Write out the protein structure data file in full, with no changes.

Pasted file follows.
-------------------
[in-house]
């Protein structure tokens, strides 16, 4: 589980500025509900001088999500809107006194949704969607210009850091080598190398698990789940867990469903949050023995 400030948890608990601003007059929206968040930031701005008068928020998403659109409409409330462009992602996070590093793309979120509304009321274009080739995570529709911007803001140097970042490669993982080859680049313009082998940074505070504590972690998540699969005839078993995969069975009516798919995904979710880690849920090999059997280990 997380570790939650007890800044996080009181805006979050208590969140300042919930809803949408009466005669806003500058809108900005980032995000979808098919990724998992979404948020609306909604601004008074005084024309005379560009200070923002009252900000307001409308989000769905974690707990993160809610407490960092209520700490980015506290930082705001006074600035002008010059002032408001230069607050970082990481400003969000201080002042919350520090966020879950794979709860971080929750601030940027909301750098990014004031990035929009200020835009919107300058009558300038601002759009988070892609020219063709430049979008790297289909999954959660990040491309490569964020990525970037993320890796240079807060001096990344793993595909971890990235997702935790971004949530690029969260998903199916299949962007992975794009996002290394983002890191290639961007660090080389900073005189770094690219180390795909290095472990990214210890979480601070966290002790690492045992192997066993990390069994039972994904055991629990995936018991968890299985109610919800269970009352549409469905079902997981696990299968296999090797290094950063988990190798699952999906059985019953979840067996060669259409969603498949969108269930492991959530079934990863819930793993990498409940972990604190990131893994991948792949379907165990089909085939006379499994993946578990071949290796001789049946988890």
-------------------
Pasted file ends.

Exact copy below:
[in-house]
């Protein structure tokens, strides 16, 4: 589980500025509900001088999500809107006194949704969607210009850091080598190398698990789940867990469903949050023995 400030948890608990601003007059929206968040930031701005008068928020998403659109409409409330462009992602996070590093793309979120509304009321274009080739995570529709911007803001140097970042490669993982080859680049313009082998940074505070504590972690998540699969005839078993995969069975009516798919995904979710880690849920090999059997280990 997380570790939650007890800044996080009181805006979050208590969140300042919930809803949408009466005669806003500058809108900005980032995000979808098919990724998992979404948020609306909604601004008074005084024309005379560009200070923002009252900000307001409308989000769905974690707990993160809610407490960092209520700490980015506290930082705001006074600035002008010059002032408001230069607050970082990481400003969000201080002042919350520090966020879950794979709860971080929750601030940027909301750098990014004031990035929009200020835009919107300058009558300038601002759009988070892609020219063709430049979008790297289909999954959660990040491309490569964020990525970037993320890796240079807060001096990344793993595909971890990235997702935790971004949530690029969260998903199916299949962007992975794009996002290394983002890191290639961007660090080389900073005189770094690219180390795909290095472990990214210890979480601070966290002790690492045992192997066993990390069994039972994904055991629990995936018991968890299985109610919800269970009352549409469905079902997981696990299968296999090797290094950063988990190798699952999906059985019953979840067996060669259409969603498949969108269930492991959530079934990863819930793993990498409940972990604190990131893994991948792949379907165990089909085939006379499994993946578990071949290796001789049946988890």